The Charles Gayle Trio was next and featured Gayle on alto sax, Hill Greene on bass and Jay Rosen on drums. Jay starts out playing a funky march, as Charles plays very Ayler-like on alto sax, bending those notes sideways. Fast and furious at first. Hill is a powerhouse on bass, taking an intense solo with Jay also playing a great drum solo. Gayle starts the second piece by playing a very Monk-like theme, again bending those notes into odd shapes. Jay tells me he has no clue what direction Charles might go in on each gig. Charles switches to piano and things get very solemn, slowing building in intensity. They end with an Ayler-like spiritual thing, with some strong screaming sax, all three players wailing together.
Roy Campbell's Pyrmid Trio with Patricia Parker dancing and slides being shown is one this night's highlights. The Pyramid Trio feature everyone's favorite rhythm team of William Parker on bass and Hamid Drake on drums & percussion. They begin quietly, with Roy on superb, free-flowing flugelhorn. William and Hamid think and soar together, always locked into one another, playing their cosmic grooves organically. They mix jazz, rock, funk and ethnic grooves into one solid evolving force. I've never heard Roy play any better than this, so well matched with this wonderful rhythm team. Roy ends with two appropriate political pieces, "Bozo's Big Time" and "Song for Amadou Diallo", both are designed to make us think and question the powers that be. All we can say is, "Right On!"
Oliver Lake's trio featured Michael Gregory Jackson on guitar and Pheeroan akLaff on drums, with Oliver on alto & soprano sax & wood flute. Both of these gifted players had worked with Oliver in the 70's for quite a long while. Jackson was one of the most creative and unique guitarists to emerge from the loft jazz scene and hadn't been heard from in many years, so it was great to hear him once again. It seemed obvious that the trio had played together for many years as they seem to anticipate each other's direction throughout. Pheeroan remains one of the most crafty drummers ever, forever spinning around the beat or structure. Both Oliver's sax and Michael's guitar(s) were constantly engaged in different discussions, throwing ideas back and forth, ever-communicating magically amongst old friends.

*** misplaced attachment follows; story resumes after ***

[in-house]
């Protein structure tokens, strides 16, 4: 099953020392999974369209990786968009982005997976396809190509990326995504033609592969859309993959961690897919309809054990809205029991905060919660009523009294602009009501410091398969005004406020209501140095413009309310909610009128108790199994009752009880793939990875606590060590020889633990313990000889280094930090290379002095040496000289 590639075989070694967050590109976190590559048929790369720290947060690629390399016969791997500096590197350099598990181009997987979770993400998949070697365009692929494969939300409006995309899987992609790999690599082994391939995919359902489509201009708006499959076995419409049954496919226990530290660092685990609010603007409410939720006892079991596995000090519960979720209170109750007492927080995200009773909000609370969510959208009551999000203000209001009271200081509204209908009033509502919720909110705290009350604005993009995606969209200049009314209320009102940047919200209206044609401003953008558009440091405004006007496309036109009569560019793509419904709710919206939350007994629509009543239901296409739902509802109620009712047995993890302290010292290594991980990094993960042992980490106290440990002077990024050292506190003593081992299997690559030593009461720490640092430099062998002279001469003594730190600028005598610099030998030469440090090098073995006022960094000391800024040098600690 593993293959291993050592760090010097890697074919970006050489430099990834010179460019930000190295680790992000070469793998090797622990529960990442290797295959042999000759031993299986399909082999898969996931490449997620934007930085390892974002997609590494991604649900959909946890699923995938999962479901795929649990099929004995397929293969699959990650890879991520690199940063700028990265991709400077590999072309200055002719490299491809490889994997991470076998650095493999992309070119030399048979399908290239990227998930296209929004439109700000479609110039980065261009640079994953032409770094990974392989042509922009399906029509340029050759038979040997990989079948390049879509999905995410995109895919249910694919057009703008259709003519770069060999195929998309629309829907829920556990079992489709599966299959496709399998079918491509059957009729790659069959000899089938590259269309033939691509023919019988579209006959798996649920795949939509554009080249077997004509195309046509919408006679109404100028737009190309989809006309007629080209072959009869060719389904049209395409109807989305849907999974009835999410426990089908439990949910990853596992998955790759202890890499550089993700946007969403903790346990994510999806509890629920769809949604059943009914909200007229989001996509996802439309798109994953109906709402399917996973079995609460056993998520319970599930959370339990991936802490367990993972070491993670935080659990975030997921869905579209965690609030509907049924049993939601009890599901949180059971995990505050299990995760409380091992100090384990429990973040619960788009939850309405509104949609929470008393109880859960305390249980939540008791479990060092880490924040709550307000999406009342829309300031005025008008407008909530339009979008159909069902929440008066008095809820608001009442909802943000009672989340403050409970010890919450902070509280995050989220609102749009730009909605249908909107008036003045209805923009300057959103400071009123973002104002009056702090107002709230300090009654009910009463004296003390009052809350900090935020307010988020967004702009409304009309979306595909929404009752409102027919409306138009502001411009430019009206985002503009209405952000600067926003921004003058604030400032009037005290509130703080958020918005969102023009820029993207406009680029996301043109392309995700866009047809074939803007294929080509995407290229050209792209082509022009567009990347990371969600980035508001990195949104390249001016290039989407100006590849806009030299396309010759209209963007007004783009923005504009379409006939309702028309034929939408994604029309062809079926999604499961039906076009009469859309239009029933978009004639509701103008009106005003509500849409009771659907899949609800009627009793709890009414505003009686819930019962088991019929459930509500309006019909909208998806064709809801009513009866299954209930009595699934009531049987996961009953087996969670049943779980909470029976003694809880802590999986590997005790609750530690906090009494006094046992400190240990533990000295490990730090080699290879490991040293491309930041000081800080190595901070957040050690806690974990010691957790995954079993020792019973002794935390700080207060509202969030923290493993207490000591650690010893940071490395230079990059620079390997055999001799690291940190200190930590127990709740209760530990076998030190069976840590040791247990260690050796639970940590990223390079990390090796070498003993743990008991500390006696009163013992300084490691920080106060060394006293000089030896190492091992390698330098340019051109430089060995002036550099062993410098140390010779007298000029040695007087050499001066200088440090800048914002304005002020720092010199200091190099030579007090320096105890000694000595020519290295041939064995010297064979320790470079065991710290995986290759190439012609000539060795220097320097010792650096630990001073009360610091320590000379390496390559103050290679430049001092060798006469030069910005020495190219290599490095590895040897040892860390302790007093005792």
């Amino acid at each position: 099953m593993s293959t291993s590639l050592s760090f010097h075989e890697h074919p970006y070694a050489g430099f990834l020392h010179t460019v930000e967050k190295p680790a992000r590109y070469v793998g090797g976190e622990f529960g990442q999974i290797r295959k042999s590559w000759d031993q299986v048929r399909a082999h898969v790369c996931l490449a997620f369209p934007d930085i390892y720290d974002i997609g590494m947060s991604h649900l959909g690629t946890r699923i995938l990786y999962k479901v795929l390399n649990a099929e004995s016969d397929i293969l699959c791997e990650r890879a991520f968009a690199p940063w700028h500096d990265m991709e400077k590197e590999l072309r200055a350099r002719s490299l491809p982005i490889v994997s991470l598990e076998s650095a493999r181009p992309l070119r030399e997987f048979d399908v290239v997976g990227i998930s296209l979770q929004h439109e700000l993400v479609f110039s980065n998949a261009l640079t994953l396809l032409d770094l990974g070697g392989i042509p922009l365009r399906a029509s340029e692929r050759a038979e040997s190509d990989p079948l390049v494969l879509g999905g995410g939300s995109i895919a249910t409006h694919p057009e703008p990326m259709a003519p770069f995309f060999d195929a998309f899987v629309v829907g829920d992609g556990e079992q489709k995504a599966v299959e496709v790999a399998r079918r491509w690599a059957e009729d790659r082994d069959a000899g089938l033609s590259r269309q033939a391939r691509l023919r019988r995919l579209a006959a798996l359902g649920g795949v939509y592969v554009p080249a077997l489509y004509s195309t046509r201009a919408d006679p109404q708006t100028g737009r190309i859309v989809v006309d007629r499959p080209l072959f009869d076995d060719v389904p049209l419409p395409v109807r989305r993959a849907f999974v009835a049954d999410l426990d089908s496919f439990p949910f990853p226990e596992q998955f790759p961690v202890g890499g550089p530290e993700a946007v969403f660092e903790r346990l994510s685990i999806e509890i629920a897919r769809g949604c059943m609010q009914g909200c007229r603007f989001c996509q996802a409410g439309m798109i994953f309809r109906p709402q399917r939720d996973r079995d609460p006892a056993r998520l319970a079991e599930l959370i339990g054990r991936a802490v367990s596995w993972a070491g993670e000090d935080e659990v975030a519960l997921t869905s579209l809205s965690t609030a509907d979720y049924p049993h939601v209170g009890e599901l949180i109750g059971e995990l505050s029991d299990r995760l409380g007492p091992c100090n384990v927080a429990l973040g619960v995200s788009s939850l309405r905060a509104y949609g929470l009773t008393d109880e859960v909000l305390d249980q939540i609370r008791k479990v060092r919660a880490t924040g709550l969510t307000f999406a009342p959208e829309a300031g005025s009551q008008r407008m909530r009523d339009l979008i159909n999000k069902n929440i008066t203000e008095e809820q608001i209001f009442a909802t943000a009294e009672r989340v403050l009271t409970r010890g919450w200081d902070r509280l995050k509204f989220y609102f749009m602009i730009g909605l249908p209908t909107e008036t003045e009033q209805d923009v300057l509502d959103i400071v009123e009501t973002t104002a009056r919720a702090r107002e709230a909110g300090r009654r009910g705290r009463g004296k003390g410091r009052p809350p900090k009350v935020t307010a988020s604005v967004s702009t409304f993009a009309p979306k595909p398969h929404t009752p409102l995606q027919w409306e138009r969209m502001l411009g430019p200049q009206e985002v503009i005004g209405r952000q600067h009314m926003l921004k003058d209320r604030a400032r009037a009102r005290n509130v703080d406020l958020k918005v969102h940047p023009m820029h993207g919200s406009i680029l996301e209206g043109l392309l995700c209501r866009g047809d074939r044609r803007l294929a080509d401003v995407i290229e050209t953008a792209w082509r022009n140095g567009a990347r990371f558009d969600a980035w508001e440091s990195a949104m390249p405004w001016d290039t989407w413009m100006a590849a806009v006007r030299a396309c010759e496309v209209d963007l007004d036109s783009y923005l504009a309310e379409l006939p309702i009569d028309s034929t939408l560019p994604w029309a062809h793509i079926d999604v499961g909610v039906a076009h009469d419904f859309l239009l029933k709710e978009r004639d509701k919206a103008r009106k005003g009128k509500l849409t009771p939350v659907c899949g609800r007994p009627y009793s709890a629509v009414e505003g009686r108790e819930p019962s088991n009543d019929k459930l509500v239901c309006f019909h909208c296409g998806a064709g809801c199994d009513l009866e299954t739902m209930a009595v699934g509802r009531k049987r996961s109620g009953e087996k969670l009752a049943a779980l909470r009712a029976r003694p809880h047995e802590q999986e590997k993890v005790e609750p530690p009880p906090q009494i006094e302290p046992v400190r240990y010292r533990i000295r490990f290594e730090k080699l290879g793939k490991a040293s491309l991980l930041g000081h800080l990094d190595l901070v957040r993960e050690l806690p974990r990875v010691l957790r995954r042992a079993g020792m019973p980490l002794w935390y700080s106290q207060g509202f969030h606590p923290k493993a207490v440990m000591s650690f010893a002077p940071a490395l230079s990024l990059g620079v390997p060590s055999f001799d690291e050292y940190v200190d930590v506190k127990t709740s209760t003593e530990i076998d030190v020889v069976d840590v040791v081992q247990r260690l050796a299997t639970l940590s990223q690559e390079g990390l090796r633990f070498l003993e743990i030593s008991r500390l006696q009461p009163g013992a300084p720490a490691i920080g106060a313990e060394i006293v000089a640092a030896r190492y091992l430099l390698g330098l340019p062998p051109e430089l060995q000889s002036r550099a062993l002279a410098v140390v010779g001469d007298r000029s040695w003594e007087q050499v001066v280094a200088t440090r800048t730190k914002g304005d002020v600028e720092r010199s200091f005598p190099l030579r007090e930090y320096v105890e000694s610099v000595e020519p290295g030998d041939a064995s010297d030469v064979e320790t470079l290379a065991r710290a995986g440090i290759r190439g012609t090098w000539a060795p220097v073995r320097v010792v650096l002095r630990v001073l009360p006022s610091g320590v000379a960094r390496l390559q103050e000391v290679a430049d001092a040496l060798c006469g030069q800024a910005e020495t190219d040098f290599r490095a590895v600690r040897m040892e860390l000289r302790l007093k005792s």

Another unexpectedly delightful set was from another first time quartet featuring Mat Maneri on viola or violin, Dave Burrell on piano, Drew Gress on bass and Randy Peterson on drums. I am unsure that these men were playing written parts, but there were a great deal of interconnections going on. The first two long pieces were rather minimal, with a soft yet gnarly viola solo from Mat and an off the wall piano solo from Burrell. The next piece was filled with suspenseful space, very dreamlike, with just a few notes drifting, more and more sparse... They finally erupted on the last piece, so intense and explosive and free. Incredibly intense solos from the violin, piano and drums with Drew's expressive bass creating a web that holds everything together.
The final set on Day #2 was also a complete departure from what one might expect. It was led by Wayne Horvitz on piano, with Briggan Krauss on alto sax, William Parker on acoustic bass and Billy Martin on drums. While Briggan played Wayne in Pigpen, nearly a decade ago, William worked with Wayne in the late 70's/early 80's. The group was called "Some Order, Long Understood", named after an old record by Wayne from a long time ago which featured a trio with William Parker and Butch Morris. The music dealt with long drones, notes stretched out solemnly in space. They created an somber dream-world, with each member slowly swirling around the theme. Briggan's unique tone on alto stood out in the middle, crying for help in a sad world. Billy played some magical percussion, thumb piano and other sundry little mysterious sounds. They built slowly, layering sustained textures, emerging and submerging in waves, with Wayne eventually using his fists and elbows on the piano, building to a dramatic conclusion. A sublime duo of Wayne on tranquil piano and William on bowed bass played one of those dreamy Robin Holcomb-like (Wayne's wife & often collaborator) songs, which was just so exquisite and touching. Briggan joined and played the most restrained solo I've ever heard from him, still bending those notes ever so quietly. It was a perfect conclusion for another great day at Vision X.
Unfortunately I missed day #3, which was a tribute to the legendary saxist from Chicago, Fred Anderson. Some said it was the best night of the fest. I also heard that the set by the (flutist) Nicole MItchell Trio was quite special and that bassist Harrison Bankhead was just marvelous. He certainly was the next night with Positive Knowledge! That night my mother flew up from Florida to take me and Huguette out for my birthday dinner at the Spanish Tavern in Mountainside, NJ.
The fourth night was another incredible experience. It began righteously with downtown all-star quartet Other Dimensions in Music (Roy Campbell, Daniel Carter, William Parker & Rashied Bakr) collaborating with the Sound Vision Orchestra (SVO). The SVO has worked with Cecil Taylor, Bill Dixon and Alan Silva in the past and they dig a challenge. Other Dimensions played together for over twenty years and improvise together magically. They were explosive when they began and soared throughout their magnificent set. The orchestra created a web of activity around the central quartet, different subgroups emerged and connected with each other in different layers. Steve Swell (trombone) and Stephen Haynes (trumpet) blasted out tight lines together, followed by an amazing duo of piano (Mark Hennen) and vibes (Warren Smith). What could've been one long free-for-all, showed that the orchestra has learned how to focus the chaos of free playing into some fine, connected subgroups. An experiment that turned out most successful.